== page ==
Mehdi Khazali believes that the Iranian parliament this week voted to keep Mahmoud Ahmadinejad's minister of the economy because of threats by Ahmadinejad and deals made behind the scenes. He believes both ruling factions of the regime are on the verge of collapse. Mehdi Khazali made headlines a few years ago when he pronounced that Ahmadinejad had Jewish background. He heads the cultural-publishing house of Aba Saleh. Read on for the details of the interview with Rooz.
Mehdi Khazali is the son of the well-known ultra-conservative Iranian cleric ayatollah Khazali who leads the ultra-right group Hojjatieh and who takes credit for such ultra-conservative views as calling for a ban on Iran's longest tradition of celebrating the Nowruz new year and is a member of the Experts Assembly on Leadership,
Rooz: Immediately after the Majlis vote of confidence on the minister of economy who is widely accused of embezzlement in the country's major fraud case you wrote that the Majlis voted for embezzlement. What led the Majlis to vote positively on the minister of economy who seemed to be on his way out of the cabinet?
Mehdi Khazali: I believe that if an embezzlement of this magnitude had taken place in any country, causing the deepest recession, the least consequence would have been the resignation of the minister of economy or his removal from office, along with bank managers who were also accomplices to the fraud. The summons yesterday too was in fact a challenge to the policies of the administration which has resulted in this huge financial chaos. So it was expected that the minister of economy would fall. But because of last minute threats by Ahmadinejad and his aides, the minister got a vote of confidence!
Rooz: Do you think deals were made behind the scene to get this vote of confidence?
Khazali: Agreements have been reached behind the scene. You noticed that even the Speaker of the Majlis voted for the minister to stay. But still nobody came to defend the minister or the economic policies of the administration. Every one stayed on the sidelines and the mood in the Majlis was clearly against the minister. But the voting was though secret vote allowing the ministers to hide the identity of their votes. But this won't work. They voted this way out of fear to stay in power for another two years. This is like a cancer which will spread if not dealt with. Eventually they will have to cut it off, but the body may not have the strength to recover. In fact, these gentlemen are afraid that this surgery may result in their own death as well.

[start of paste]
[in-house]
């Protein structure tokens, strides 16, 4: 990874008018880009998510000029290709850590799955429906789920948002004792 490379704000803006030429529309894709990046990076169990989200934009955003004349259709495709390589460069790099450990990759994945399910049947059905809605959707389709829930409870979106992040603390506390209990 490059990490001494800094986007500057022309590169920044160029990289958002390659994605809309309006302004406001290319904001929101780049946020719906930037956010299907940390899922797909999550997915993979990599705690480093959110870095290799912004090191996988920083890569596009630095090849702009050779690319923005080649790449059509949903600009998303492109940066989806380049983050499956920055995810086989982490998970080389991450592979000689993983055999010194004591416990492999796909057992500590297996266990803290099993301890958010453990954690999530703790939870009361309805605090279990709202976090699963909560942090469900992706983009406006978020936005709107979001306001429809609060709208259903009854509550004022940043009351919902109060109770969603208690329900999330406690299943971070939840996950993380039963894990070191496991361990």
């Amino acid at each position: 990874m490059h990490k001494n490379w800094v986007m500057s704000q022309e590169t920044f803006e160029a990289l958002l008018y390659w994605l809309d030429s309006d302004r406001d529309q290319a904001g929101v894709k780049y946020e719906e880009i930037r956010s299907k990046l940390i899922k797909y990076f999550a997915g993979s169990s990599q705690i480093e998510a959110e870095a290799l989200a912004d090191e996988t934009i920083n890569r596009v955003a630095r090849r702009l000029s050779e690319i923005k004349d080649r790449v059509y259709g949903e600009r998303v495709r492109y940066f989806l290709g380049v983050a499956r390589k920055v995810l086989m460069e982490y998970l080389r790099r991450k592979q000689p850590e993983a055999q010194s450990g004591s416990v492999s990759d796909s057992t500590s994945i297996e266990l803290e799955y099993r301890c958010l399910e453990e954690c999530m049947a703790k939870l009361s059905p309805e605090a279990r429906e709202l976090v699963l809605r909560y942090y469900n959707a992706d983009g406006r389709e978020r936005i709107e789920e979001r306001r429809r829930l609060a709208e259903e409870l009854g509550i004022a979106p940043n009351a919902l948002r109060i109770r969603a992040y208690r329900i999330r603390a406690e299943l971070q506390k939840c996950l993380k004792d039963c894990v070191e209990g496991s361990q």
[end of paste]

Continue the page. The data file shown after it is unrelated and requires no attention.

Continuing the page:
Rooz: When you talk about threats by Ahmadinejad and his aides are you referring to the documents that are said to have been removed from the ministry of intelligence by him? Was the deal to keep the minister of economy in return for not disclosing the contents of the removed document? This is a sort of ransom.
Khazali: Each of the ruling factions of the regime posses documents against the other which they threaten to expose forcing the other side to accept their terms on various issues. But such deals are useless. Both factions are sick and corruption is omnipresent while people have no sympathies for either side. They are wise and aware. They are not after the billion or 12 billion dollars but are asking what happened to the 600 billion dollars in oil revenues during the recent years. We ask about the reserve fund. Why must it remain secret, and there are many other questions that need to be answered after the planning and budget organization was dissolved. So the issue is much larger than just the minister of the economy.
Rooz: So where are we going and what lies ahead?
Khazali: Unfortunately these gentlemen do not want to accept that they are moving downhill and that their every word is digested carefully by the public. This downhill trend is steep. They will go and those who will try to rescue them will fail.
Rooz: Who exactly do you mean? Are you talking about Ahmadinejad and his associates or even beyond that?
Khazali: I am talking about both ruling factions of the regime. Both will fall together. Ahmadinejad's fall will not be celebrated by the others. They will go down together and Ahmadinejad will take them there.
Rooz: Yesterday in an interview with Noorizadeh, he said that we on the verge of a colossal fall and he pointed to Libya. You and him both are critiquing the regime from the inside and have both received prison sentences as a consequence. So let me be blunt: do you mean that the regime of the Islamic republic will fall? What will happen to ayatollah Khamenei?